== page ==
It can be argued that Valentine’s Day is a trumped up holiday, a festival for commercialism and Hallmark binges where we spend reflexively, because the morning news shows say we should.

A late afternoon trip to Safeway reveals as much. Last-minute plans and buying sprees, the haggard forty-somethings lugging their generic boxes of chocolate and half-dead roses wrapped in cellophane to the long checkout line.

The younger set dribbles in as well. Often together, giggling and holding hands, they neck in the cereal aisle and laugh when their love steams up the doors of the frozen food section.

They’ve got the passion and heat, but have yet to temper their relationships with crises, those moments in life when we reveal ourselves to be weak and fragile people incapable of perfection. When a couple lives through those moments, realizing that the person they’re with isn’t the fantasy they first imagined, yet loving them anyway, that’s when love becomes real.

My wife and I have been together since high school and have experienced every manner of high and low imaginable.

High school graduation, the long, steady professional climb, college graduation, pregnancies, children, professional success and occasional accolades, irresponsible drinking, the slow unsettling rot of addiction, the rebirth of recovery.

We’ve both had our share of disappointments, and both have occasionally lost hope in the long-term success of our partnership. But neither of us has ever given up. Whenever the worst has come to pass, we’ve simply put our heads down, kept the faith, however precarious it may have seemed, until happiness returned.

And because we truly love each other, happiness has always returned.

Even when I was at my lowest, homeless and bereft of family, I knew that my life partner was mourning my absence and hoping against hope that I’d finally one day get my shit together and find my way home. It took some time, but sure enough, through the transformative powers of her love and ultimate forgiveness, I was able to extract my head from my ass and make a serious play at rebuilding our marriage.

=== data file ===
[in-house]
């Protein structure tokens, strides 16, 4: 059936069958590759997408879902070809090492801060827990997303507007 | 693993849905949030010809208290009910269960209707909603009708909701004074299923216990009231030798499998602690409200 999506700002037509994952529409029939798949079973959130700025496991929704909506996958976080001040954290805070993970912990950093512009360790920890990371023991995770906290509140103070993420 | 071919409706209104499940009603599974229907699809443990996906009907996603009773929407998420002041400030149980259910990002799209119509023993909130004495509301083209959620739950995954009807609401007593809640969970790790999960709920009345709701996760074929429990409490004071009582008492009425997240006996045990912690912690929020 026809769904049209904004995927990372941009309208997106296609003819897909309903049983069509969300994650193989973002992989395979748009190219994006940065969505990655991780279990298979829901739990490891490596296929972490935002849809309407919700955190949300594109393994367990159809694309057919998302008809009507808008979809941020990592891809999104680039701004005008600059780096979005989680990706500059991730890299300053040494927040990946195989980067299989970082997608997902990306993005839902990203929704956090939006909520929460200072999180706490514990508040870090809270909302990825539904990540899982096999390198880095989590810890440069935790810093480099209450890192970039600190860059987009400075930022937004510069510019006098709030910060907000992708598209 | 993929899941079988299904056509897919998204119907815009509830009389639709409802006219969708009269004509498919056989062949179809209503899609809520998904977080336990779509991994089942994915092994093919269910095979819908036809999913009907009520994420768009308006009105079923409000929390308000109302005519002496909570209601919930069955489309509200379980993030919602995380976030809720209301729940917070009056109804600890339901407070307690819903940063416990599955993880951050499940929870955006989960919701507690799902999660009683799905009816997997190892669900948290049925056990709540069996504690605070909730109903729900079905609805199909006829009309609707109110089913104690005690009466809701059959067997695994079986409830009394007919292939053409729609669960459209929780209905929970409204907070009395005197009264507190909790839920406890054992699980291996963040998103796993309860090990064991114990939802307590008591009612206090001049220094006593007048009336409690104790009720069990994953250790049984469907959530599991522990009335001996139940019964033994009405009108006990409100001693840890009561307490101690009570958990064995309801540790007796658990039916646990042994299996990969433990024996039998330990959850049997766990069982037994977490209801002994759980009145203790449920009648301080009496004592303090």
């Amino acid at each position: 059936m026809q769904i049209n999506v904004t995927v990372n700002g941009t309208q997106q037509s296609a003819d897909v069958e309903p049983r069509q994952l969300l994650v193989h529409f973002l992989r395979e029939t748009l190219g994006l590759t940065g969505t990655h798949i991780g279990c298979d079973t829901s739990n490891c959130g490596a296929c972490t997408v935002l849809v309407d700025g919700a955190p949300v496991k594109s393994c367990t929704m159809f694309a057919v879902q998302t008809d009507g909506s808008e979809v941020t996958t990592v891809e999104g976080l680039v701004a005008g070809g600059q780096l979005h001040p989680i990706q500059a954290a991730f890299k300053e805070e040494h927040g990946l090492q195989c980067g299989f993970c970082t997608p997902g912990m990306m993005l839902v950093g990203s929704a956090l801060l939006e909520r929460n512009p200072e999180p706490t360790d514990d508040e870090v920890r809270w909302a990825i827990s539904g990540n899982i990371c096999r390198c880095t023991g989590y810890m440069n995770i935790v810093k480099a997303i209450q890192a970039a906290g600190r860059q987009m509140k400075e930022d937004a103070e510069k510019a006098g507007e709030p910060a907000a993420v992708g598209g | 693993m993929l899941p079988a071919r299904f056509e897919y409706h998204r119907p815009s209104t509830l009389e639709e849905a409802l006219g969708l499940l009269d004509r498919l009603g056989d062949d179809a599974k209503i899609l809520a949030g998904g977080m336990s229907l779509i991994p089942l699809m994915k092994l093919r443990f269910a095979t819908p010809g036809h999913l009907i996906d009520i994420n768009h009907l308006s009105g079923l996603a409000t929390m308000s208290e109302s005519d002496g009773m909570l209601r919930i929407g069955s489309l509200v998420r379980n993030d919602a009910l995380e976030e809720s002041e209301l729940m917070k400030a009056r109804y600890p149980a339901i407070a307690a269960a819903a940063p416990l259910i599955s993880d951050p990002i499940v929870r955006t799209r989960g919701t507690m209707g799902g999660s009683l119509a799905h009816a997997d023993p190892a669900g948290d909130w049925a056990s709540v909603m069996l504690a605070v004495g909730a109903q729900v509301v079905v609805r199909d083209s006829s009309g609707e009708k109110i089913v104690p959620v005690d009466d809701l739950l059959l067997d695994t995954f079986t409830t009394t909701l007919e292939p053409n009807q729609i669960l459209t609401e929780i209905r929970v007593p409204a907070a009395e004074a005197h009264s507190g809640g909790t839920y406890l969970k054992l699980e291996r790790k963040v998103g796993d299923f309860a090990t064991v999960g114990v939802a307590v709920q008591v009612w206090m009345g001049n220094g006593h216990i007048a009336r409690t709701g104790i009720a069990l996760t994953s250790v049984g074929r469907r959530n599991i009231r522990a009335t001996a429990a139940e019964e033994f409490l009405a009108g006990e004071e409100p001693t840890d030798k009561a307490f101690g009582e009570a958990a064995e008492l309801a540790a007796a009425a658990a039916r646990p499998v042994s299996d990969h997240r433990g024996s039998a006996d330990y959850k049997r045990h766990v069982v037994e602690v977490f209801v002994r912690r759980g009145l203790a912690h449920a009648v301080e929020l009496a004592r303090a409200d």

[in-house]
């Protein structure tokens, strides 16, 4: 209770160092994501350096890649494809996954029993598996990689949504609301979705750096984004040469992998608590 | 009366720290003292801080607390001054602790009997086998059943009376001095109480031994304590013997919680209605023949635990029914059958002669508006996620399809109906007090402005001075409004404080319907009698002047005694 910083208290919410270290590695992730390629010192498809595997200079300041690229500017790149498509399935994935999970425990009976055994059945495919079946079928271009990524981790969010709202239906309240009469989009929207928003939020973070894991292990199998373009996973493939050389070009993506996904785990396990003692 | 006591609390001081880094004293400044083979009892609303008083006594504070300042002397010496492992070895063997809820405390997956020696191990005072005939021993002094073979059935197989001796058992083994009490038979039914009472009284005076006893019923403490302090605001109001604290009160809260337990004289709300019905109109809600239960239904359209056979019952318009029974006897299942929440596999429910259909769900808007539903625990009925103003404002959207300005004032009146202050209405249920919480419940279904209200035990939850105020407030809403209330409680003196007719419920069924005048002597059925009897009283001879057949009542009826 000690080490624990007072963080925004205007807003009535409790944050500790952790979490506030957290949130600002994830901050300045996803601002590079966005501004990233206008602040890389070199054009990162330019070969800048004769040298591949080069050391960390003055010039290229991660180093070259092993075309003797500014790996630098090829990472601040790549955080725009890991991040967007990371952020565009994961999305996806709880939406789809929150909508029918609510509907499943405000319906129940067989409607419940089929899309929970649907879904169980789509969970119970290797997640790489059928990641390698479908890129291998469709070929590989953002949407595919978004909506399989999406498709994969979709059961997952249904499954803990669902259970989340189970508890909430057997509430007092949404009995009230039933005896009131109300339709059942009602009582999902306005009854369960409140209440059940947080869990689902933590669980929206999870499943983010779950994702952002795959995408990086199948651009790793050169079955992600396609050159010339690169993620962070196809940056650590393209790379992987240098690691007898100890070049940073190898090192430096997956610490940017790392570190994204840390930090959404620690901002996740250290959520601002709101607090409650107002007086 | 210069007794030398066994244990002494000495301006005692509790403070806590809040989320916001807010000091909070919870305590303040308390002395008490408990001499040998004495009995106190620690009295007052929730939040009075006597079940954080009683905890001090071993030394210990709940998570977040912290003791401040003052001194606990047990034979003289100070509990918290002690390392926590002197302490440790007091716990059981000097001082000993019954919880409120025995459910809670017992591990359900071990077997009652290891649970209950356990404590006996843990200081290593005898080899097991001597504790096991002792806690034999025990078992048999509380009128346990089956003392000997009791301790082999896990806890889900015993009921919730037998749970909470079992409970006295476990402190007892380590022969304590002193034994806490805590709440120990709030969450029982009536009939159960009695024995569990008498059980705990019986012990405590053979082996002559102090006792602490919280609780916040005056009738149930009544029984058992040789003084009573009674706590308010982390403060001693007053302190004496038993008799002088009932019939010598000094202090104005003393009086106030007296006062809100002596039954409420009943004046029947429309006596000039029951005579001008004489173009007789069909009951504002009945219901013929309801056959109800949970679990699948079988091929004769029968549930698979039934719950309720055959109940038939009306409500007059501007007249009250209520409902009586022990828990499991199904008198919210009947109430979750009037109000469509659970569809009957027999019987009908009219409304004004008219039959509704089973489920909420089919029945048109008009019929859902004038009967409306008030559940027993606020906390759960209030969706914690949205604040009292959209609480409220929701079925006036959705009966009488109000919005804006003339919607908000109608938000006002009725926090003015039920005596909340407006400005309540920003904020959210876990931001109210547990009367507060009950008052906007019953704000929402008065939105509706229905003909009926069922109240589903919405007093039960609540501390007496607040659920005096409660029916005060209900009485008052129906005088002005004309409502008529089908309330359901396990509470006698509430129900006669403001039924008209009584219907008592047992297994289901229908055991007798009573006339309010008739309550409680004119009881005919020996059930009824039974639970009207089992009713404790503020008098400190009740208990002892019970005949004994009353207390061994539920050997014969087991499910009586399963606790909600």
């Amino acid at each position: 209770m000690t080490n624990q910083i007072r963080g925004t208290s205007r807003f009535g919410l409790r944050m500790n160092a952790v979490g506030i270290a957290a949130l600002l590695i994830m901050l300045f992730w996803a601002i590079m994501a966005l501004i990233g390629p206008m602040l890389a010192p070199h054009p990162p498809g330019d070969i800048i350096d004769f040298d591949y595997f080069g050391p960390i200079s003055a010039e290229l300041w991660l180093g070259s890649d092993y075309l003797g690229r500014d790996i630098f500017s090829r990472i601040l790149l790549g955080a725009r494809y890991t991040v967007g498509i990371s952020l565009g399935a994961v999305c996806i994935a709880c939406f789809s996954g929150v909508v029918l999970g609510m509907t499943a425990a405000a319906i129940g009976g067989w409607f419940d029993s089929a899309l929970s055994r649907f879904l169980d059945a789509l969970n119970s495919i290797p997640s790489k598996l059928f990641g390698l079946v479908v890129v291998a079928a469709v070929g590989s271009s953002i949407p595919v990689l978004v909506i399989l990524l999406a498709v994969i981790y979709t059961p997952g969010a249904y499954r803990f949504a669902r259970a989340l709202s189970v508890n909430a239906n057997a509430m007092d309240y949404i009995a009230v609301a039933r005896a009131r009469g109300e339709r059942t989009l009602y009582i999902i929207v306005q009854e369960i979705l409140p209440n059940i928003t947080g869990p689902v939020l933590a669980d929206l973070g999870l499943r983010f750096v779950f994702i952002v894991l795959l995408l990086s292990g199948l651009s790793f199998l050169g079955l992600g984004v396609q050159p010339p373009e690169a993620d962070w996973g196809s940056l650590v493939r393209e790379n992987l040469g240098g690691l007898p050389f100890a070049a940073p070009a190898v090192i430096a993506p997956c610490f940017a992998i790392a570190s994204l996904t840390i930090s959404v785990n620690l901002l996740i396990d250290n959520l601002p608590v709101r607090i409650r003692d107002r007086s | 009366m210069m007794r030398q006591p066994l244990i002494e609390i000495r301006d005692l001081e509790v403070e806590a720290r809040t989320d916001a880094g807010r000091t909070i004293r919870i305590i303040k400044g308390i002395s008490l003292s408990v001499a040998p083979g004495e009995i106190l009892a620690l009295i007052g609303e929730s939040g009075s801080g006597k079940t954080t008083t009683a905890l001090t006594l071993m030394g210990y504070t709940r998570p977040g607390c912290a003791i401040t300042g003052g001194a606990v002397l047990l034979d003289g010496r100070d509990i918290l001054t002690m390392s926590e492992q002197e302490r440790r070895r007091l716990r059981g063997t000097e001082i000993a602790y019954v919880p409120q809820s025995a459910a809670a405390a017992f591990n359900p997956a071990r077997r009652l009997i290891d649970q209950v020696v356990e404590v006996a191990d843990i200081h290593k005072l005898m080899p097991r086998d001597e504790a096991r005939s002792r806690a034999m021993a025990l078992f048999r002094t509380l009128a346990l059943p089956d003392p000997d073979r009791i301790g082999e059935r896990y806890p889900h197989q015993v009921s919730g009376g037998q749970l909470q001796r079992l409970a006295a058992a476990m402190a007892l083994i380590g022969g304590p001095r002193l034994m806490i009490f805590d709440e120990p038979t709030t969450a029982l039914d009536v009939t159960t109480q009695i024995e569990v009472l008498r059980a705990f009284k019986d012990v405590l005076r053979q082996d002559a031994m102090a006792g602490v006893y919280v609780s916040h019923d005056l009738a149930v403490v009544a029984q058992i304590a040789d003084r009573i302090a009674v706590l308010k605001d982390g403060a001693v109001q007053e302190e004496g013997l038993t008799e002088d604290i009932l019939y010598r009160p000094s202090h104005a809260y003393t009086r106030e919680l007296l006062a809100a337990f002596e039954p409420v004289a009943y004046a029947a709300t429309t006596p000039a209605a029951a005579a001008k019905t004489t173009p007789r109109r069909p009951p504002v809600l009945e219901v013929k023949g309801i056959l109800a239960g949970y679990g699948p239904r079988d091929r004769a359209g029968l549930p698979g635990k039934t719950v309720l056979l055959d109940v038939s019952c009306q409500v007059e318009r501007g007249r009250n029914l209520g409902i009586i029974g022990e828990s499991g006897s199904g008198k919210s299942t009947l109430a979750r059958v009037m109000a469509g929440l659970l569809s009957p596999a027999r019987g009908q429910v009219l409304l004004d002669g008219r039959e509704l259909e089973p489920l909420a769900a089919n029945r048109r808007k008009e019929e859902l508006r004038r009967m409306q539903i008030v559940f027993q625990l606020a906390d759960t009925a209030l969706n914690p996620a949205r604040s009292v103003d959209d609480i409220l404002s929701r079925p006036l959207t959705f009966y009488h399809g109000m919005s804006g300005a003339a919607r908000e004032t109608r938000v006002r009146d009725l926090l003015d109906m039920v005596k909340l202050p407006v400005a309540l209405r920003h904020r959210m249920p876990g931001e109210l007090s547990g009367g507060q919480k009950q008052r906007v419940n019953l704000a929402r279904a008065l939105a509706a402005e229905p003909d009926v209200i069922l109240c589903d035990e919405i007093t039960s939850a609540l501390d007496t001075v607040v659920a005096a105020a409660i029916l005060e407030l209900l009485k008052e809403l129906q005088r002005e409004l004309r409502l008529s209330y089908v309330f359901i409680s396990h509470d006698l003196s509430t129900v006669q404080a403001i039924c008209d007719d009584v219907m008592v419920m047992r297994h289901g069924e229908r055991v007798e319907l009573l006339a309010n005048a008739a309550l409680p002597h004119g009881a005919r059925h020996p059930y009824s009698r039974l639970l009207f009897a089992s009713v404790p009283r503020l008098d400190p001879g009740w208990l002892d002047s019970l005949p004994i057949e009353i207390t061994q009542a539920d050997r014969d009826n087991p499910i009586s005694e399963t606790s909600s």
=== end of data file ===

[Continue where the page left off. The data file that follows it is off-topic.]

So far, so good.

It’s never a completed project. There’s never a moment when you lift your hands from this artistic creation and say, I’m finally done. This is it. Rather, it’s a work in progress, with good days and bad days, and many in between. The abiding truth I’ve found these past few years is that by worrying about my own needs less, and putting — as best I can — those of her and the children first, I give our relationship a fighting chance.

Valentine’s Day then is not a party for the vast expenditure of precious funds, or for showing off to the neighbors how much coin I’m willing to spend on her slightest whim.

Sure, we bought some ice cream, made sundaes, watched a weird movie on Netflix, and spent most of the night remarking on how goddamn cute our kids are.

Intertwined on the sofa, with our kids forever trying to squirm their way up onto our laps and into our faces, we laugh at what’s funny and forgive what doesn’t really matter. And the older we get, the less bullshit of all kinds really matters.

There’s her, and me, the kids, the dog and cat, and as many good memories as we can cram into this life for our kids to remember when we’re old. That’s romance. That’s Valentine’s Day.

If we’re lucky, in forty years our kids will cherish those happy moments and take the time out of their busy, workaday lives to place Dollar Store flowers on our graves, maybe brush away the weeds and grass that threaten to block our access to the sun. And maybe they’ll care enough to replace those flowers once in a while.

If we get that much right, this life — and this love — will have been a smashing success.


James Faulk is a writer, family man, and cemetery worker. He can be reached at